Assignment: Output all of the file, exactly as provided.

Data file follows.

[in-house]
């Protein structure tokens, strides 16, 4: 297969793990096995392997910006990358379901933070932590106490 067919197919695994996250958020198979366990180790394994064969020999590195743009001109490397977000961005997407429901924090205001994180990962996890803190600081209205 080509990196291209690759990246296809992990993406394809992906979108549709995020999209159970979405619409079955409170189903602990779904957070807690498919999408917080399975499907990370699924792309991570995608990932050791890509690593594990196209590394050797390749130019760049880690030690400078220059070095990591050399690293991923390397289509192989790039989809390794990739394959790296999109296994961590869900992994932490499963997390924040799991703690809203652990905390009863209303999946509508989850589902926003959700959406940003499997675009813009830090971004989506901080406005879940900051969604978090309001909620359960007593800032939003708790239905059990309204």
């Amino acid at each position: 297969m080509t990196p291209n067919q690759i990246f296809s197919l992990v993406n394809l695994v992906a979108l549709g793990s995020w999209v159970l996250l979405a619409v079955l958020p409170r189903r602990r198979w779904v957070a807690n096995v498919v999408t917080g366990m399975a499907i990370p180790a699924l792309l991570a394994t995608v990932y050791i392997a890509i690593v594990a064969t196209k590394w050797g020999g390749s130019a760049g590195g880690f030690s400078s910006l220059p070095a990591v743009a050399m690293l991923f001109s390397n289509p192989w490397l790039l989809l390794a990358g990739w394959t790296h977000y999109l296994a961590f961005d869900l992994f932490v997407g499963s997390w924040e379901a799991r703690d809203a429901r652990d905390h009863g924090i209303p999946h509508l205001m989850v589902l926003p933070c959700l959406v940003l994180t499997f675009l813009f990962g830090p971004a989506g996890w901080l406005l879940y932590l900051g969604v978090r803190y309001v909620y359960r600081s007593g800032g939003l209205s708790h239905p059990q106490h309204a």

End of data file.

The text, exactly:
[in-house]
């Protein structure tokens, strides 16, 4: 297969793990096995392997910006990358379901933070932590106490 067919197919695994996250958020198979366990180790394994064969020999590195743009001109490397977000961005997407429901924090205001994180990962996890803190600081209205 080509990196291209690759990246296809992990993406394809992906979108549709995020999209159970979405619409079955409170189903602990779904957070807690498919999408917080399975499907990370699924792309991570995608990932050791890509690593594990196209590394050797390749130019760049880690030690400078220059070095990591050399690293991923390397289509192989790039989809390794990739394959790296999109296994961590869900992994932490499963997390924040799991703690809203652990905390009863209303999946509508989850589902926003959700959406940003499997675009813009830090971004989506901080406005879940900051969604978090309001909620359960007593800032939003708790239905059990309204």
């Amino acid at each position: 297969m080509t990196p291209n067919q690759i990246f296809s197919l992990v993406n394809l695994v992906a979108l549709g793990s995020w999209v159970l996250l979405a619409v079955l958020p409170r189903r602990r198979w779904v957070a807690n096995v498919v999408t917080g366990m399975a499907i990370p180790a699924l792309l991570a394994t995608v990932y050791i392997a890509i690593v594990a064969t196209k590394w050797g020999g390749s130019a760049g590195g880690f030690s400078s910006l220059p070095a990591v743009a050399m690293l991923f001109s390397n289509p192989w490397l790039l989809l390794a990358g990739w394959t790296h977000y999109l296994a961590f961005d869900l992994f932490v997407g499963s997390w924040e379901a799991r703690d809203a429901r652990d905390h009863g924090i209303p999946h509508l205001m989850v589902l926003p933070c959700l959406v940003l994180t499997f675009l813009f990962g830090p971004a989506g996890w901080l406005l879940y932590l900051g969604v978090r803190y309001v909620y359960r600081s007593g800032g939003l209205s708790h239905p059990q106490h309204a």